Trying every trick in the book, Lazareva’s campaign has also played the religion card. Toufic Baaklini, the president of an NGO which works to protect the rights of Christians in the Middle East wrote a stirring article published in the conservative Washington Examiner. He claimed that Lazareva—“a Pennsylvania mom”, according to him—was denied the right to practice her religion as she was forced to wear a burqa and attend court proceedings on auspicious days such as Easter Sunday. Other mainstream conservative outlets, such as Fox News, picked up on this angle and deployed pitying headlines to portray Lazareva as a “Christian businesswoman” imprisoned in Kuwait.

Indeed, it’s no accident that such a wide variety of American news outlets have been echoing the same narrative to drum up support for Lazareva. Through Marathon Strategies, the New York-based public affairs firm working for KGLI, the embattled company has spent millions to pay writers and bloggers to generate articles, columns and TV segments. To generate further media coverage for their cause, Lazareva’s supporters even organised a protest outside the Kuwaiti embassy in Washington. The demonstration garnered sympathetic coverage from right-wing site the Daily Caller—but it turned out that the “protesters” had been assembled by a Californian ‘crowds on demand’ company.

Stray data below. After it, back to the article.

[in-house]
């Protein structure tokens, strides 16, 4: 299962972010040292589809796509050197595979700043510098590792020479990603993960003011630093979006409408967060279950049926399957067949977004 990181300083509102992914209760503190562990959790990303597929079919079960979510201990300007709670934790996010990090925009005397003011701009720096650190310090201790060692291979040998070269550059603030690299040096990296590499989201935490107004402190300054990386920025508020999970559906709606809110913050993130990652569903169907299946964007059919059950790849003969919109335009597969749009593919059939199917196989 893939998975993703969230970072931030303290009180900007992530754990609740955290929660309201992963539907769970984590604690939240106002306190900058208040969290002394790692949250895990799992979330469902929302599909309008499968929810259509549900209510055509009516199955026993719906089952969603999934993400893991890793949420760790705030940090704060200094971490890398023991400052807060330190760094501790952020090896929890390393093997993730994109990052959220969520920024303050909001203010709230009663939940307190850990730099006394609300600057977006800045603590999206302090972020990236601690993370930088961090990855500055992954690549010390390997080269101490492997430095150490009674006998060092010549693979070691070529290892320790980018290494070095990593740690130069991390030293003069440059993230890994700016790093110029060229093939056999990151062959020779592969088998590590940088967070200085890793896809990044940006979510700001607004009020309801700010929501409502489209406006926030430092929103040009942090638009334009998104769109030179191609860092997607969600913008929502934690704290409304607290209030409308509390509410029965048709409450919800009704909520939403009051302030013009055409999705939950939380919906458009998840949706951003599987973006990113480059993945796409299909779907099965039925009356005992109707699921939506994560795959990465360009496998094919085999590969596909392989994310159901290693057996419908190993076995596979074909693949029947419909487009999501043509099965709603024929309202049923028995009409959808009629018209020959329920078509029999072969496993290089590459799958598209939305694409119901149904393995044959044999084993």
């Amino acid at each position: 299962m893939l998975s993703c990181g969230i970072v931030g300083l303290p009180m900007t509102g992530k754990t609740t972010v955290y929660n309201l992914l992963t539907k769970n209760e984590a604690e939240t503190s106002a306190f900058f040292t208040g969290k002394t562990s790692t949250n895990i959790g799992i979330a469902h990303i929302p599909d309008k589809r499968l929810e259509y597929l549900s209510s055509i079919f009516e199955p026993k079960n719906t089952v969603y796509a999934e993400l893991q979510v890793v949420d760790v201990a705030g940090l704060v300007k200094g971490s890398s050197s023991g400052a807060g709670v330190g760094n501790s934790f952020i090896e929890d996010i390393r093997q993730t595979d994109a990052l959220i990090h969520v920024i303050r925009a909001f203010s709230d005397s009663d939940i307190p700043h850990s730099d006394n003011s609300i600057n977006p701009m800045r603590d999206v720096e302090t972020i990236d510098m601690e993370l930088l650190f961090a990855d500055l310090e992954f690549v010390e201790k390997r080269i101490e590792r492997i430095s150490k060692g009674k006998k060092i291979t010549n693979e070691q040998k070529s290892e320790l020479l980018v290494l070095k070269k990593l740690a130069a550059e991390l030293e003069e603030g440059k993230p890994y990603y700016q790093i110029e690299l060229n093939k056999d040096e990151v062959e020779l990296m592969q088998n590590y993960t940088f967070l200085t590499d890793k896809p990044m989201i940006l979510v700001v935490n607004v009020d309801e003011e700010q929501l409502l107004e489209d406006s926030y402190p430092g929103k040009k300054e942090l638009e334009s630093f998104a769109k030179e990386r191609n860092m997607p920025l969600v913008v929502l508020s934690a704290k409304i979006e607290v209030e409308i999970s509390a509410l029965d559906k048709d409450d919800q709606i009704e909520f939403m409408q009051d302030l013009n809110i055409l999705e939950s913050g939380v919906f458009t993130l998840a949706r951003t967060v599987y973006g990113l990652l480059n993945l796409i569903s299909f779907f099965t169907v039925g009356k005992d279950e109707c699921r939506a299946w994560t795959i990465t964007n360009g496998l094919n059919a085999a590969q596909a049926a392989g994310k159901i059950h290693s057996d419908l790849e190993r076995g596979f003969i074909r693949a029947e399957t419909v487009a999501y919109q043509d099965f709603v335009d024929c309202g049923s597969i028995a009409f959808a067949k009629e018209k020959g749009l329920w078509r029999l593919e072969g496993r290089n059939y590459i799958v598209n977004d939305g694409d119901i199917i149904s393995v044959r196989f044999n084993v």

Need for a reliable supplier to feed American troops